Our visit to Wells last May would not have been complete without a visit to the cathedral there. One of the many that we have not visited previously and a main reason for choosing to stay in England’s smallest city. Not that either of us is remotely religious, but we can’t help admire the craftsmanship that goes into these beautiful buildings, and even I can appreciate the peacefulness that can be found inside.
Master mason William Joy proposed the Scissor Arches (below) to prevent the collapse of a tower after a lead covered wooden spire was added in 1313. This proved to be too heavy for the foundations. Put in place between 1338 and 1348, they still stand today and are one of the most magnificent architectural features of Wells Cathedral.
The ‘new’ church which was to become the cathedral of the Bishop of Bath & Wells was the first to be built in the Early English Gothic style, during 1175 – c. 1250. It was built on a new site to the north of an old minster church. Over the following three hundred years there was extension and revision, in the Decorated and Perpendicular styles in turn, as architectural fashion dictated.
The famous Wells clock is considered to be the second oldest clock mechanism in Britain, and probably in the world, to survive in original condition and still in use. The original works were made about 1390 and the clock face is the oldest surviving original of its kind anywhere. When the clock strikes every quarter, jousting knights rush round above the clock and the Quarter Jack bangs the quarter hours with his heels.
With its intricately painted interior dial depicting the Earth surrounded by the sun, moon and stars, it’s unique in showing a geocentric worldview – when the clock was created in 1390, most people still believed that the Earth was at the centre of the Universe.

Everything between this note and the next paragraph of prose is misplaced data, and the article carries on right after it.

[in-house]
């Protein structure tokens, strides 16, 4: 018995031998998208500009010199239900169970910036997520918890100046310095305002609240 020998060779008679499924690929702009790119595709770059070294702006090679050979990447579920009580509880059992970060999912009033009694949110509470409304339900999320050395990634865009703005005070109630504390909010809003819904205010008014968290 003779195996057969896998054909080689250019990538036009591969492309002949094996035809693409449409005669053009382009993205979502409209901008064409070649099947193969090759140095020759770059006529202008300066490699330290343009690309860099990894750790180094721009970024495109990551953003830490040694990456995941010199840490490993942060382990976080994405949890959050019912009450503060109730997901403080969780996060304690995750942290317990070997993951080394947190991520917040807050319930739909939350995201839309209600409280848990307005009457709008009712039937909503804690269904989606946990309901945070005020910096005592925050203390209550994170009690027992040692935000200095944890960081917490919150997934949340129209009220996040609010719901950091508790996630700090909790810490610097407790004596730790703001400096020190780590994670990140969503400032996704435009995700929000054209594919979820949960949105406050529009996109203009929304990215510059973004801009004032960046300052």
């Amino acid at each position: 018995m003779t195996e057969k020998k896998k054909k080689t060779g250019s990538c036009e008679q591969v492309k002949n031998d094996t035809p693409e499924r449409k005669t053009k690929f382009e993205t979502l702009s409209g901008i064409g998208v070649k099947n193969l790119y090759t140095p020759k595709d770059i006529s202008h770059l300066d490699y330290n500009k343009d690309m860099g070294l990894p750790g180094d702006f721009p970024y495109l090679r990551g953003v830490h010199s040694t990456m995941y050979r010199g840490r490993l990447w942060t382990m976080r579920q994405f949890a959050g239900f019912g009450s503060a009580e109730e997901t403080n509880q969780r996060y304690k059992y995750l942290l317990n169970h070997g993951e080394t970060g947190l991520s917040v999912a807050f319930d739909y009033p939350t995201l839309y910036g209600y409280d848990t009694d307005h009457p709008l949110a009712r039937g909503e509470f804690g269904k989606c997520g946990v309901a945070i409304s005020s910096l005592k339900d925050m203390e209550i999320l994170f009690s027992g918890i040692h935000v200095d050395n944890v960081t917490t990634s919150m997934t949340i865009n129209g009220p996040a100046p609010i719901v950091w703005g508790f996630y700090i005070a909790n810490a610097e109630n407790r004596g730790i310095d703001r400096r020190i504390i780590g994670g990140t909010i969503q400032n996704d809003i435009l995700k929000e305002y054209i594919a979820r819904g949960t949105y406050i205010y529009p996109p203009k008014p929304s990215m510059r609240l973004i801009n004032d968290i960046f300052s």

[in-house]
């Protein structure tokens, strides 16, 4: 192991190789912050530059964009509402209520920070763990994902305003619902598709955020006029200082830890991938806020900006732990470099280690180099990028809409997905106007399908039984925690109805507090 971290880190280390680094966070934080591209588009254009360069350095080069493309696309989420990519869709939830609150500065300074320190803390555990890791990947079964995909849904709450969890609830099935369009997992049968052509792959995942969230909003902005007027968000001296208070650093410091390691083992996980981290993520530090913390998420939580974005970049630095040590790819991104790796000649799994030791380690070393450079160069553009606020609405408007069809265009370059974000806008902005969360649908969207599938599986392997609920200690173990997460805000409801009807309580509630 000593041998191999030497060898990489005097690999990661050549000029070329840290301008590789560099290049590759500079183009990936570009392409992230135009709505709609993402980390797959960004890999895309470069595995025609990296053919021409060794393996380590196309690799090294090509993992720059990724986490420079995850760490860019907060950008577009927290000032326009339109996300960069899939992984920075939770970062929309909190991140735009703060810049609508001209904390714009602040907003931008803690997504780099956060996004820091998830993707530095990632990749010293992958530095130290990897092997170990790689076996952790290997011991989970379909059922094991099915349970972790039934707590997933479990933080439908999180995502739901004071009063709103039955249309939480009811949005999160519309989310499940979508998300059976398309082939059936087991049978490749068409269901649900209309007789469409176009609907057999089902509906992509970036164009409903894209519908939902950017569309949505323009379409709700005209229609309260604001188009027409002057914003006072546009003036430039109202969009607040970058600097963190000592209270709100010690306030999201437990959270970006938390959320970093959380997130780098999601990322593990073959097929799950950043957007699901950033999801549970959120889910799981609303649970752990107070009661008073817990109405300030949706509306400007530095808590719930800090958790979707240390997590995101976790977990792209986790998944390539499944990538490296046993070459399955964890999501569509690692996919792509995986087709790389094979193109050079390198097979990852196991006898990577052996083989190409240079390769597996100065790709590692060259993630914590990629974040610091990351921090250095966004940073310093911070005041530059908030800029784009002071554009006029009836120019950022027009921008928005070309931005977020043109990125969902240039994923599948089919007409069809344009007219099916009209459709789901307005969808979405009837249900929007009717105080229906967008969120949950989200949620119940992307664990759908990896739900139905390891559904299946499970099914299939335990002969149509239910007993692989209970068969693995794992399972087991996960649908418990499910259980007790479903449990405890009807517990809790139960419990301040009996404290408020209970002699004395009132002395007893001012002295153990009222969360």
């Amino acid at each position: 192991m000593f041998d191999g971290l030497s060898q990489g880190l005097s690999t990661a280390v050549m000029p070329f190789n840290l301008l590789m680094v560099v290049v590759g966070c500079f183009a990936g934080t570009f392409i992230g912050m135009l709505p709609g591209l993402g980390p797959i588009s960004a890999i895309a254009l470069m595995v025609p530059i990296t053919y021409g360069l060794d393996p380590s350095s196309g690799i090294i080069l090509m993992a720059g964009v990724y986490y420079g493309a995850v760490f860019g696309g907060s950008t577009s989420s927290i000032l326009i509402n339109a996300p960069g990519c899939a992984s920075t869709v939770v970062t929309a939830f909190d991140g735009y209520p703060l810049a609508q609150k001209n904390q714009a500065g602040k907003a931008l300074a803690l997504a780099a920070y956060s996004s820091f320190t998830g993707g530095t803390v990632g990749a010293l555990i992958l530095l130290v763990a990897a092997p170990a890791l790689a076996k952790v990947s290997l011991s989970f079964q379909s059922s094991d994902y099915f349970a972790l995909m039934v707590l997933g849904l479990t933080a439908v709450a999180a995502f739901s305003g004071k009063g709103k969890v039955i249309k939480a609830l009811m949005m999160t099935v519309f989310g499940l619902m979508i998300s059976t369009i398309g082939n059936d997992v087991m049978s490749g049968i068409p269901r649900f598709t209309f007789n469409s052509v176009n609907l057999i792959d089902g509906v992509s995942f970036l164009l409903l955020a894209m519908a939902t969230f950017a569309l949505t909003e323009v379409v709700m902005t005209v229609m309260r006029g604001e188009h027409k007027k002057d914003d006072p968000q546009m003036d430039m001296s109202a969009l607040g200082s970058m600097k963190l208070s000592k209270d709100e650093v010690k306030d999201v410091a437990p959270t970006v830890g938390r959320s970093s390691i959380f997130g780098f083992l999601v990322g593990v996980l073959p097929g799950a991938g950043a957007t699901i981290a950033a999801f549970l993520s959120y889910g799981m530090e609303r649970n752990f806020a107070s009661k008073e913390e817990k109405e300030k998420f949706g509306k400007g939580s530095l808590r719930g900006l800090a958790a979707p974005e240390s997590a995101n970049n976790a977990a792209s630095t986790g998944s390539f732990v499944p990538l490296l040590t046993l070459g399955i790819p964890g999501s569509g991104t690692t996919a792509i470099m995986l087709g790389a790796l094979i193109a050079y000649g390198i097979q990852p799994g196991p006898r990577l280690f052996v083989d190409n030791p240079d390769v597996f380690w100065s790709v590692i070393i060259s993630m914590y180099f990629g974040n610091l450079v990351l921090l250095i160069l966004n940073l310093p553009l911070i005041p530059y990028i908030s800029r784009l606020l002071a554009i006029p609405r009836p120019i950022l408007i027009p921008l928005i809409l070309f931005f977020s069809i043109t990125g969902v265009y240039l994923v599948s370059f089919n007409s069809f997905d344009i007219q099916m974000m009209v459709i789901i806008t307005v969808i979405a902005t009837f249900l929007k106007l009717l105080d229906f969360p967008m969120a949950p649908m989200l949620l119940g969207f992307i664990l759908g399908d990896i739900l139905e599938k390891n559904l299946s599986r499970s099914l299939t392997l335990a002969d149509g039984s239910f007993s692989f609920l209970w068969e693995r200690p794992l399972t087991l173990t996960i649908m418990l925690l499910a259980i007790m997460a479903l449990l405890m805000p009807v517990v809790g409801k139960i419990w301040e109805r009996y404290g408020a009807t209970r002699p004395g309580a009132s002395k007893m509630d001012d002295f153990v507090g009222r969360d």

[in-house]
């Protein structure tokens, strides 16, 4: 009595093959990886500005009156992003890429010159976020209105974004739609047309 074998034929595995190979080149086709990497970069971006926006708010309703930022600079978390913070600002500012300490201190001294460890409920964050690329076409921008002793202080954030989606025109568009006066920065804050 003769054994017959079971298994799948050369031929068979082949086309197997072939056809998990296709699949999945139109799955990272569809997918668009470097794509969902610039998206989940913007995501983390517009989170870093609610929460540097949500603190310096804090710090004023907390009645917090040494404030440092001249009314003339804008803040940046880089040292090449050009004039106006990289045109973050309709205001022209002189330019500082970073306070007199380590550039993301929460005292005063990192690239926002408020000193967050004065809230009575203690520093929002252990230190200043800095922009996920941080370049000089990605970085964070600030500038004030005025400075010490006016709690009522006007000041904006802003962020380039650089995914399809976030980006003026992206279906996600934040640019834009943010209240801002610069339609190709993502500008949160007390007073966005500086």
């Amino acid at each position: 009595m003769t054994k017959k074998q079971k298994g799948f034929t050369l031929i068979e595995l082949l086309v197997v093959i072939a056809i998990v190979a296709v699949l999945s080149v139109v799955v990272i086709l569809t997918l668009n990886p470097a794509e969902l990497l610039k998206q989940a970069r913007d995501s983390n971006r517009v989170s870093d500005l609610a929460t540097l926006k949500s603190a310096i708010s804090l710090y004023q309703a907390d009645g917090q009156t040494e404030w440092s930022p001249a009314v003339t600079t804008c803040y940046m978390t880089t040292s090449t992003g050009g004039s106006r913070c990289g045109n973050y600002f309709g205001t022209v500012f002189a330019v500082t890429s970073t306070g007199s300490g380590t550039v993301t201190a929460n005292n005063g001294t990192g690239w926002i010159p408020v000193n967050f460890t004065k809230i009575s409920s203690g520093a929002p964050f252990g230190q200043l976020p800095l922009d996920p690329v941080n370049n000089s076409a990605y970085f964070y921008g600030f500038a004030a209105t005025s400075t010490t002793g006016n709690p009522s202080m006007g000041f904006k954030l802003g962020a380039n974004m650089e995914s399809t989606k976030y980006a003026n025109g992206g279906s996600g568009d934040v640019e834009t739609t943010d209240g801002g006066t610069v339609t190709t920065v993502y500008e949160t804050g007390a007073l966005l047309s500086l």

The Quire is the heart of Wells Cathedral. Used in Medieval times for regular offices, when the Vicars Choral and ‘quirister’ choir boys would sing and pray for all of the people of the diocese.
Wells Cathedral has one of the finest sets of misericords in Britain, those dating from 1330 – 1340 may have been carved under the direction of Master Carpenter John Strode. They originally numbered 90, of which 65 have survived. After my bad experience in Lincoln cathedral, looking for them, I just photographed the ones displayed on the wall.
Stained glass in the cathedral takes you on a journey from C1290 through to the early 1900s. You will see glowing windows large and small including the magnificent 14th century Jesse window high above the Quire. Later windows include vibrant Rouen glass and others by Willement, Powell and Kempe.
And of course a cathedral wouldn’t be complete without the many tombs of its past bishops complete with effigies.
The ‘drum’ part of the font dates from late Anglo Saxon times and over a thousand years old. It was brought from the first cathedral, before this one was completed and still used today. The cover is much younger (c1635).
Wells has been an ecclesiastical city of importance since the 8th century. It is definitely a city worth exploring with its cathedral and the Bishop’s Palace Gardens. I hope you have enjoyed this brief visit.